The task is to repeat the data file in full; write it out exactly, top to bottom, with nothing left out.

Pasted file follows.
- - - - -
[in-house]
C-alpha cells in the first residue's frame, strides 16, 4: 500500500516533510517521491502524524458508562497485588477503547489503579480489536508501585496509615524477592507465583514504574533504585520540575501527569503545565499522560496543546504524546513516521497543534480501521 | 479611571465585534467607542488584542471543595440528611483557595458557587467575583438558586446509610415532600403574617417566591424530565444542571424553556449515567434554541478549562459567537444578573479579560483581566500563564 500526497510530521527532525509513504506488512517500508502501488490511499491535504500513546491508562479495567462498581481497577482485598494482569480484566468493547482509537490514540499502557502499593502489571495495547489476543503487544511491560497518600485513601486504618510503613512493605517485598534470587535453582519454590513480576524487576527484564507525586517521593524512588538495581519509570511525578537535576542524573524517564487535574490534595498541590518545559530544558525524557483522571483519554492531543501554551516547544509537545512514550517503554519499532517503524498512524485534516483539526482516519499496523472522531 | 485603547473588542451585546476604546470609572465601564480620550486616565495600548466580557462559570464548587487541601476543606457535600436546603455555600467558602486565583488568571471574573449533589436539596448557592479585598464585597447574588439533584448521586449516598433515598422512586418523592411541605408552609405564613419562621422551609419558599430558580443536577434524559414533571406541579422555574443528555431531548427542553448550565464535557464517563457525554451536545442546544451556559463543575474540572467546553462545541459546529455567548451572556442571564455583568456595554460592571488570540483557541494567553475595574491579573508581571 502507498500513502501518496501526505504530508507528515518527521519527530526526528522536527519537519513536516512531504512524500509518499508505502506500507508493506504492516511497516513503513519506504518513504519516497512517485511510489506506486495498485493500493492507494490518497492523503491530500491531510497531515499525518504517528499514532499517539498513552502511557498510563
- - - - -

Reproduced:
[in-house]
C-alpha cells in the first residue's frame, strides 16, 4: 500500500516533510517521491502524524458508562497485588477503547489503579480489536508501585496509615524477592507465583514504574533504585520540575501527569503545565499522560496543546504524546513516521497543534480501521 | 479611571465585534467607542488584542471543595440528611483557595458557587467575583438558586446509610415532600403574617417566591424530565444542571424553556449515567434554541478549562459567537444578573479579560483581566500563564 500526497510530521527532525509513504506488512517500508502501488490511499491535504500513546491508562479495567462498581481497577482485598494482569480484566468493547482509537490514540499502557502499593502489571495495547489476543503487544511491560497518600485513601486504618510503613512493605517485598534470587535453582519454590513480576524487576527484564507525586517521593524512588538495581519509570511525578537535576542524573524517564487535574490534595498541590518545559530544558525524557483522571483519554492531543501554551516547544509537545512514550517503554519499532517503524498512524485534516483539526482516519499496523472522531 | 485603547473588542451585546476604546470609572465601564480620550486616565495600548466580557462559570464548587487541601476543606457535600436546603455555600467558602486565583488568571471574573449533589436539596448557592479585598464585597447574588439533584448521586449516598433515598422512586418523592411541605408552609405564613419562621422551609419558599430558580443536577434524559414533571406541579422555574443528555431531548427542553448550565464535557464517563457525554451536545442546544451556559463543575474540572467546553462545541459546529455567548451572556442571564455583568456595554460592571488570540483557541494567553475595574491579573508581571 502507498500513502501518496501526505504530508507528515518527521519527530526526528522536527519537519513536516512531504512524500509518499508505502506500507508493506504492516511497516513503513519506504518513504519516497512517485511510489506506486495498485493500493492507494490518497492523503491530500491531510497531515499525518504517528499514532499517539498513552502511557498510563